The innocent-seeming question of “Which text editor do you use?” is the source of considerable conflict in the Linux world – mostly of a humorous nature. I’ve seen a number of polls across various forums, and while there’s no clear winner in most cases, the two front runners would probably be vi and emacs. I’ve tried them both at various times but I have to say I don’t particularly care for either – for me there’s just too much work involved in learning to use them, and they lack a lot of the features found in most modern IDEs. For that reason I’ve mostly stuck with gedit – plain jane it may be, but it’s easy to use and doesn’t require a tutorial to learn.
But I still miss all the good stuff like tab autocompletion, calltips, code folding, etc. I know that a lot of those features can be enabled in gedit by installing plugins, but it’s just a lot easier when they’re built-in, so the other day I decided to give Komodo Edit a try. It’s not available in the Ubuntu repositories, but it can be downloaded direct (and for free) from ActiveState. Installation is easy and is well documented – you need to add the path to the komodo executable to your PATH variable after running the install script, but once that’s done you’re away:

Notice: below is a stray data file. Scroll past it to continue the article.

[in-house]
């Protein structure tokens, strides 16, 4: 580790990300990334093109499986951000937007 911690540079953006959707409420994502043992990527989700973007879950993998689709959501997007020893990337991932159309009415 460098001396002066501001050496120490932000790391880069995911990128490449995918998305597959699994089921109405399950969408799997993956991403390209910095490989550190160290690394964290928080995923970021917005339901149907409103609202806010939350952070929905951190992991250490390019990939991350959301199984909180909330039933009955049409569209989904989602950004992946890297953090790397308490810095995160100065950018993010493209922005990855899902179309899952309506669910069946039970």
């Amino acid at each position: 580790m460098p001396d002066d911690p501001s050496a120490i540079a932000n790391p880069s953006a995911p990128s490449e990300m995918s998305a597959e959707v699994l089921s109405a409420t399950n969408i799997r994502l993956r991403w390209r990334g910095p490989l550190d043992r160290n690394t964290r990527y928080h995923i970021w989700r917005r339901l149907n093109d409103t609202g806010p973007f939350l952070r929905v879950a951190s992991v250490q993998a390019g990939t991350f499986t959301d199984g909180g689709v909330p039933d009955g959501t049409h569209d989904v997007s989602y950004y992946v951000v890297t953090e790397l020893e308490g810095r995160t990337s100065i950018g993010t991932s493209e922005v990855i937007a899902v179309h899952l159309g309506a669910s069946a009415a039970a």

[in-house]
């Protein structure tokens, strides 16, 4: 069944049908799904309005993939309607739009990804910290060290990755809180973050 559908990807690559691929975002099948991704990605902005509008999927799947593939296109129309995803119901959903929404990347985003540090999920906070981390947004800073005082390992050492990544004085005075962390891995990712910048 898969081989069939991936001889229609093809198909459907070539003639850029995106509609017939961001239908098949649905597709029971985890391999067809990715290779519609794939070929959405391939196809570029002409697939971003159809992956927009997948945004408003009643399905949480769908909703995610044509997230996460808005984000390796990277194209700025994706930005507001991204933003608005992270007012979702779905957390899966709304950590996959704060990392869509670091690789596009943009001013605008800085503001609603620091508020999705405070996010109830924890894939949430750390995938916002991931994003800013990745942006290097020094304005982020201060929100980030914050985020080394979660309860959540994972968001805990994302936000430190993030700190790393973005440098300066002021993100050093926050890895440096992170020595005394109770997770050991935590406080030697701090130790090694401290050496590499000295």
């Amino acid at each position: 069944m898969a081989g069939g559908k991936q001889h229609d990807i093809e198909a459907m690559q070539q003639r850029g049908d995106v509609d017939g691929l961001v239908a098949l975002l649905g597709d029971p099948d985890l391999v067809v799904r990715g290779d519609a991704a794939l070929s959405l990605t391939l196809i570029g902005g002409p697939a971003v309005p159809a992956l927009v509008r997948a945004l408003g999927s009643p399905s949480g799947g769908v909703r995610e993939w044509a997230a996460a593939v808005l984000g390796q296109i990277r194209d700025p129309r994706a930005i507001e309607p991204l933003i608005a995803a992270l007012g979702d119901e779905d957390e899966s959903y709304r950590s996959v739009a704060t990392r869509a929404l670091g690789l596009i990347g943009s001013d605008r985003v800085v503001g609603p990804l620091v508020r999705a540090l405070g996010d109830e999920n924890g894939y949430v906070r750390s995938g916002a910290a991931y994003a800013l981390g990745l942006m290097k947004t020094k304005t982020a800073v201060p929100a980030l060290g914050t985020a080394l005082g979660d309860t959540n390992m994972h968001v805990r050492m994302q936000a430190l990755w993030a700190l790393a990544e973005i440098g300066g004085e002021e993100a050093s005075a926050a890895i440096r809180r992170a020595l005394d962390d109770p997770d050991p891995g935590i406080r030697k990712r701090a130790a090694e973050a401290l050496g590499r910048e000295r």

Overall, I like the look and feel of it – and all of those ‘nice’ features that I expect in a modern IDE are there. With the exception of a debugging tool, which would require the Komodo IDE (the pay version), it’s very easy to enable language-specific support, for a very large range of programming languages. I’ve recently been playing around with Django (more about that later), and enabling syntax support for that was as easy as adding a few extra directories to the python import directories in the ‘Preferences’ screen:
I’ll still be using gedit for quick and dirty stuff, but for anything serious, this is my editor of choice.